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COVID conversations

How to approach difficult discussions about safety during the pandemic.

Article Author: Carolyn Tillo

Article Date:

Two people having a conversation about safety during COVID-19.

At this point, most of us have had to deal with some uncomfortable conversations about COVID-19. Perhaps the person you were talking to wasn’t wearing a mask, and you asked them to do so. Or maybe someone got on your case for standing too close in the grocery checkout line.

These conversations can be hard and awkward because we all have fears, misconceptions and personal experiences related to COVID-19 that make our perspective of it unique.

Pia Ristaino, MS, LMHC, MCAP, licensed mental health counselor for Baptist Behavioral Health, shares some tips for navigating these conversations.

  1. Address and manage your own fears and anxieties: Recognizing these, and even talking through them with a trained therapist or counselor, may help you be more empathetic toward others and more accepting of someone who has a viewpoint different than your own. Anxious communication can sound like anger, and therefore managing your own fears can help you communicate in a polite way.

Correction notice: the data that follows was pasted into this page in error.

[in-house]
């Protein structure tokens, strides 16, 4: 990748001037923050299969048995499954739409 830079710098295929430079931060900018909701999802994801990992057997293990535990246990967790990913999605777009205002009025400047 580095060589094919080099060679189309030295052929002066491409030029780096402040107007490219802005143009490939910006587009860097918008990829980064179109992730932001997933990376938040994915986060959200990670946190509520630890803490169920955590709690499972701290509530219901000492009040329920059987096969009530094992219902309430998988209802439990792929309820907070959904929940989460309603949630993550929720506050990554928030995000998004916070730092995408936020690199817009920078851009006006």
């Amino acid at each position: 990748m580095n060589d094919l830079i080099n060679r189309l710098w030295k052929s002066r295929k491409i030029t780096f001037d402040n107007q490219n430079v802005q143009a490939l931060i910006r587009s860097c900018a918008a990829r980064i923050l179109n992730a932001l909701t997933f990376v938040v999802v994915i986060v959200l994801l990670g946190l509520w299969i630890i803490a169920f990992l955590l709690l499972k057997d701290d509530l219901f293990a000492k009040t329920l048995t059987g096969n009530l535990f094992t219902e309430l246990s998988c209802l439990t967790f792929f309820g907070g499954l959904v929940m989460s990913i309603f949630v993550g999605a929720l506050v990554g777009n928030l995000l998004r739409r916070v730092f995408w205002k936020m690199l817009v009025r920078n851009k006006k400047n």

2. Withhold judgment of another person’s behavior or actions: For example, someone may have a health condition that prevents him or her from wearing a mask. If you are standing near a person who is not wearing a mask, you could try saying, “I'm sorry, but I am going to distance myself to keep us both safe.”

  3. Empathize and educate: Practice positive communication when providing information and making a request. Remember, it is not what you say as much as how you say it. Kindly offer guidance to those who may not know much about COVID-19, and depersonalize a request so it doesn’t feel like an attack. For example, instead of saying, “You need to stand six feet apart,” you can say, “I’m not sure if you’re aware of this, but we’re practicing social distancing here. Let’s stay safe. Please make sure you’re standing six feet apart.” This feels more like a team effort rather than a direct command.

Ristaino said these same lessons can be applied to strangers, friends or family members. If you notice conversations like these, or any other aspect of life during the pandemic, are making you anxious, consider talking to a trained therapist or counselor to come up with a plan to ease your anxiety.

“When we are anxious, it means we’re feeling powerless about something,” Ristaino said. “You can help to diminish powerlessness by taking control and implementing a plan of action.”


If you are interested in receiving behavioral health support, please contact Baptist Behavioral Health at 904.376.3800 to set up an appointment. Baptist Health employees also have the option of receiving free, confidential support through our Employee Assistance Program.

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